ANNE WANNER'S Textiles in History   /  book reviews, articles

  Donald King's Collected Textile Studies
edited by A. Muthesius and M. King

Pindar Press, 2002

456 pages, 150 illustrations, 24 x 17 cm
ISBN: 1 899828 66 4, price: 150,00 (cloth bound)

forthcoming in spring 2002
The Pindar Press, 40 Narcissus Road, London NW6 1TH. UK
Tel/Fax: +44(0)20 435 1288

  press release:  
  This publication gathers together for the first time a representative selection of Donald King's scholarship, in seventeen studies written and published over the period 1960-1999.
Seven of the papers are grouped to illustrate the wide range of techniques across which he was able to publish. Three further papers illustrate his tremendous facility for close technical analysis of his materials, whilst his linguistic gifts, which allowed him to solve the intricate puzzle posed by textile terminology used in medieval sources, are celebrated in four further papers. Study II shows how he integrated these different avenues of approach into the intricate textile method that he developed. Two more papers have been included, to illustrate Donald King's notabel ability to communicate his enthusiasm and expertise about textiles to a wide audience. The study entitled "Magic in the Web" was designed to engage the general public and it was received with tremendous enthusiasm both as a lecture and as a published piece. The paper on "Early Textiles with Hunting subjects in the Keir collection" served both the academic and the museum world, and it illustrated for the connoisseur what could be learnt by those engaged in building up private collections of medieval textiles.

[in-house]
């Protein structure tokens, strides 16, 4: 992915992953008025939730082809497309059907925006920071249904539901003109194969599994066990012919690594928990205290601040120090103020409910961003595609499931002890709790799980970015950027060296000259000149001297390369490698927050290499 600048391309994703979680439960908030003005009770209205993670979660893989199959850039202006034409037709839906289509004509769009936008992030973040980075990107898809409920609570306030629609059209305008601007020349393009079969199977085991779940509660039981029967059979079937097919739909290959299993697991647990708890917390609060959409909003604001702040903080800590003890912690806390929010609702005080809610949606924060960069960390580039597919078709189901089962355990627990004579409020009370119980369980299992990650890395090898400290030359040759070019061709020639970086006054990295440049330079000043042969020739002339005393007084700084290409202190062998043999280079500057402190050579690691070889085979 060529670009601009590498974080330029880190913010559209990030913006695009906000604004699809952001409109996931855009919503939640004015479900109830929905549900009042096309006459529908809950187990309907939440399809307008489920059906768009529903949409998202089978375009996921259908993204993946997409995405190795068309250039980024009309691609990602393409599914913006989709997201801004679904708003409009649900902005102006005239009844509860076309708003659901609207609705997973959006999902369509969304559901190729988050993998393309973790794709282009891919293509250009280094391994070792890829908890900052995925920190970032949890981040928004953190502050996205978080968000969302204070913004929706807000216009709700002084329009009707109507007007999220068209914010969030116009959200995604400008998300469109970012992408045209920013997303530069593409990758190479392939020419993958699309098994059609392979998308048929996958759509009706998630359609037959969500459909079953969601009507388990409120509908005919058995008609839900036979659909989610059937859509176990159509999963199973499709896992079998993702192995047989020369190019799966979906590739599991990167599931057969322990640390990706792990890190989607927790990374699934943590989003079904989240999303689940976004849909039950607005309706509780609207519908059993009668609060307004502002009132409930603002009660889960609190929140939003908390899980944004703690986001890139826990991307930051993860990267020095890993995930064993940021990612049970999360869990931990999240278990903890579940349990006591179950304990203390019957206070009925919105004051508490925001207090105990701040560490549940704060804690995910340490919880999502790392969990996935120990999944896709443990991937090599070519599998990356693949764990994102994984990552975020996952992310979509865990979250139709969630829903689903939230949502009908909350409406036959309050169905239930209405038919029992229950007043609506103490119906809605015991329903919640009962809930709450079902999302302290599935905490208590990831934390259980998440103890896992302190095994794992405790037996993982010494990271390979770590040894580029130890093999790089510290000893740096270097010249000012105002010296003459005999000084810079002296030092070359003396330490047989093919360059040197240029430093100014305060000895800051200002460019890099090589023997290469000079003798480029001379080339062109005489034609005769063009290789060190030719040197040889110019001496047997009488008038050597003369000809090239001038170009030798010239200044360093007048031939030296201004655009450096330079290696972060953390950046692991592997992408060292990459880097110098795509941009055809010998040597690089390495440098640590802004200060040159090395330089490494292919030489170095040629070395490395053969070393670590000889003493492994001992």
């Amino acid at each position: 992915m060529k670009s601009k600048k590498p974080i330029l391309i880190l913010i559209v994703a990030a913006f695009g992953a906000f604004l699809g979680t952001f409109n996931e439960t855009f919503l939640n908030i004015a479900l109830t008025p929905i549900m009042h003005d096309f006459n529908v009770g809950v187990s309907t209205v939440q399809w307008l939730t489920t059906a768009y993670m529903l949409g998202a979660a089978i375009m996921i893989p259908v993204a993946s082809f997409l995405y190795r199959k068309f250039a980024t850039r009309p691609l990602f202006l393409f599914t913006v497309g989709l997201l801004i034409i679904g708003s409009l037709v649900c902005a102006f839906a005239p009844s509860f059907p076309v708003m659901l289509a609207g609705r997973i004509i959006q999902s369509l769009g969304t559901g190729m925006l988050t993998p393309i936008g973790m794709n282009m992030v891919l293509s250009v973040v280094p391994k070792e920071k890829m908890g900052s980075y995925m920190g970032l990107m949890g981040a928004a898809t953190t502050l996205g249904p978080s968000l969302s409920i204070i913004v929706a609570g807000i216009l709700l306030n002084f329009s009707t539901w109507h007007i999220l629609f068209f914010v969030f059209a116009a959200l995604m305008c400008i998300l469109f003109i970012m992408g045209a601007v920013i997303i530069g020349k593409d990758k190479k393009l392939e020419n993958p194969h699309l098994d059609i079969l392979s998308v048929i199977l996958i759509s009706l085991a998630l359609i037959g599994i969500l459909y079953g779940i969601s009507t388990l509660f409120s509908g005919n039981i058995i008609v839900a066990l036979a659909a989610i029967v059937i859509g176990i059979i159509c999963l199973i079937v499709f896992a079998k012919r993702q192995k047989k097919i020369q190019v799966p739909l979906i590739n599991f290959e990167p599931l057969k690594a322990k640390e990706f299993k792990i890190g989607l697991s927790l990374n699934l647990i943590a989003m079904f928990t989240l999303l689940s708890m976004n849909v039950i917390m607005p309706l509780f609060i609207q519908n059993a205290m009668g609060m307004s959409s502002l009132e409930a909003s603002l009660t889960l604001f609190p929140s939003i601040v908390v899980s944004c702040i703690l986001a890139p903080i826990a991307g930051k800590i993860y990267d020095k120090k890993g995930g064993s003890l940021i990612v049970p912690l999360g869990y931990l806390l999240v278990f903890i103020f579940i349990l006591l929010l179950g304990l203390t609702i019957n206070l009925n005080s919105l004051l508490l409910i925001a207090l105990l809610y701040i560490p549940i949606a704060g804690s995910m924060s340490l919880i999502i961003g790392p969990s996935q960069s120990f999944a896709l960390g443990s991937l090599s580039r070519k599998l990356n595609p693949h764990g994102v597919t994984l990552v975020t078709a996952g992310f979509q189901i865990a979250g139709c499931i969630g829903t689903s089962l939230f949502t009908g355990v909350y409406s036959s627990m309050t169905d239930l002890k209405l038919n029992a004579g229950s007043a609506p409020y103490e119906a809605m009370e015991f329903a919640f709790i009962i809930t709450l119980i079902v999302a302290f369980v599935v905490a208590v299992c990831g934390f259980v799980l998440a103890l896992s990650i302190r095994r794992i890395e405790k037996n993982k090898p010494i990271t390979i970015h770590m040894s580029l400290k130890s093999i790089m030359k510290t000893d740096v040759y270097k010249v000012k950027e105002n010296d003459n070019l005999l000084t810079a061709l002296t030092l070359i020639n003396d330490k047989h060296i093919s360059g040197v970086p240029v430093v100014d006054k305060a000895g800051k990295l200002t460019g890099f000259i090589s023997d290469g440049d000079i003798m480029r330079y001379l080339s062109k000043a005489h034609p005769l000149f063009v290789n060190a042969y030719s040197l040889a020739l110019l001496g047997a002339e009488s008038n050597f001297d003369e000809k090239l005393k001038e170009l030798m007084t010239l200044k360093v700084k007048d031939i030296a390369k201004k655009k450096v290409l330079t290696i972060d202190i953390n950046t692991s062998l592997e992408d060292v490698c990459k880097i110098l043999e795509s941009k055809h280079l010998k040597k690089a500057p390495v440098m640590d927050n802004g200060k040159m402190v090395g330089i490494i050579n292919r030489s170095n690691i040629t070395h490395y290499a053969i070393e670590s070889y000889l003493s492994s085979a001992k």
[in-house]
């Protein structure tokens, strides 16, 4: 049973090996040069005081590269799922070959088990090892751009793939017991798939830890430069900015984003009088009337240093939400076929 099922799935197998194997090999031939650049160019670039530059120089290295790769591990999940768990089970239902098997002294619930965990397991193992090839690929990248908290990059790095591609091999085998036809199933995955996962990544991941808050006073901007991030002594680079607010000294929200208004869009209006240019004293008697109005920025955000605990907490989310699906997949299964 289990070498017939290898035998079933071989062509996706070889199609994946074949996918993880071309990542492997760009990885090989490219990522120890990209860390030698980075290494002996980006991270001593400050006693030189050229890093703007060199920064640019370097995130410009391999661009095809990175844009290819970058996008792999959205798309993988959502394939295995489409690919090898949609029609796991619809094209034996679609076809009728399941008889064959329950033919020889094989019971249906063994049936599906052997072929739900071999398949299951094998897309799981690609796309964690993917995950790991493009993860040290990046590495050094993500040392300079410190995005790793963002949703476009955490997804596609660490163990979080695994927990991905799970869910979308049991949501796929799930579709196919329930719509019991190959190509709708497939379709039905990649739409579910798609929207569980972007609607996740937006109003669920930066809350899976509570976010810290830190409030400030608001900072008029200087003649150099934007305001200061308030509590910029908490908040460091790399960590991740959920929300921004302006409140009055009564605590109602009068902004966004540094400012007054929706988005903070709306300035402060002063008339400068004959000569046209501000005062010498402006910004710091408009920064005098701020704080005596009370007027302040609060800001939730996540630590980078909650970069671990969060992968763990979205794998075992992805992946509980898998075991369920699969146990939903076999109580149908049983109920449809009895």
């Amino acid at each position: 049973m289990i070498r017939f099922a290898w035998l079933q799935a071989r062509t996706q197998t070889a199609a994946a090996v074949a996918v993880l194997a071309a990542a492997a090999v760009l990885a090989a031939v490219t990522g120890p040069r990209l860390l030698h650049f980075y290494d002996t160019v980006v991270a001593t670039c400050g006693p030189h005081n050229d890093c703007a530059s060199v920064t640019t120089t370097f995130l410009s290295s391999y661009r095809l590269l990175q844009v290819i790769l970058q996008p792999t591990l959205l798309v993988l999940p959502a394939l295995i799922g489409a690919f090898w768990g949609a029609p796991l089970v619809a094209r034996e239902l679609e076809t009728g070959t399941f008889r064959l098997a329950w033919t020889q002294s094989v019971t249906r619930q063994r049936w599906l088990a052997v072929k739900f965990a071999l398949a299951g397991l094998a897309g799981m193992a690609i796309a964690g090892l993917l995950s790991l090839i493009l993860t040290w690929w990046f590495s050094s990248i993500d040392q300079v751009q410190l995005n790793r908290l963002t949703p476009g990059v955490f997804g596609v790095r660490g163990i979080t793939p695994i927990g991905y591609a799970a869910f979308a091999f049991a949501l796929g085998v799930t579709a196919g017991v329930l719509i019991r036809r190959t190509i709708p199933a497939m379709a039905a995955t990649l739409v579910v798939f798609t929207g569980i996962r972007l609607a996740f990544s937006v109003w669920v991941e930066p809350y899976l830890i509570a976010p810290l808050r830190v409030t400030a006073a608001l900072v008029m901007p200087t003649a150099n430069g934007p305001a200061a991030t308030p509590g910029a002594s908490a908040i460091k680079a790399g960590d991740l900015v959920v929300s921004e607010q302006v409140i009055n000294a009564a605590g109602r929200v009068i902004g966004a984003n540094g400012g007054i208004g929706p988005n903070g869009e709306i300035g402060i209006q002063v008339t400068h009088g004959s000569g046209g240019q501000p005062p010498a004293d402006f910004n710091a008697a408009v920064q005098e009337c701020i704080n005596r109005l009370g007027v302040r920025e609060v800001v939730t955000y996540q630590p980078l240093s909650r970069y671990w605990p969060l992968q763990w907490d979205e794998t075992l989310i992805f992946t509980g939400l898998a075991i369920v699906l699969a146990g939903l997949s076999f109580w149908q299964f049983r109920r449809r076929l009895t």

I: Early textiles with hunting subjects in the Keir Collection;
II: The textiles found near Rayy about 1900;
III: Some notes on warp faced compound weaves;
IV: Sur la signification de 'diasprum';
V: Two medieval textile terms: 'Draps d'Ache', 'Draps de l'Arrest';
VI: Types of silk cloths used in England 1200-1500;
VII: Silk weaves of Lucca in 1376;
VIII: A parallel for the linen of the Turin shroud;
IX: Some unrecognised Venetian woven fabrics;
X: A Venetian embroidered altar frontal;
XI: Medieval and Renaissance embroidery from Spain;
XII: How many Apocalypse tapestries?
XIII: Textiles and the origins of printing in Europe;
XIV: The Ardabil puzzle unravelled;
XV: The carpet collection of Cardinal Wolsey;
XVI: Roman and Byzantine dress in Egypt;
XVII: Magic in the Web;
Additional Notes;


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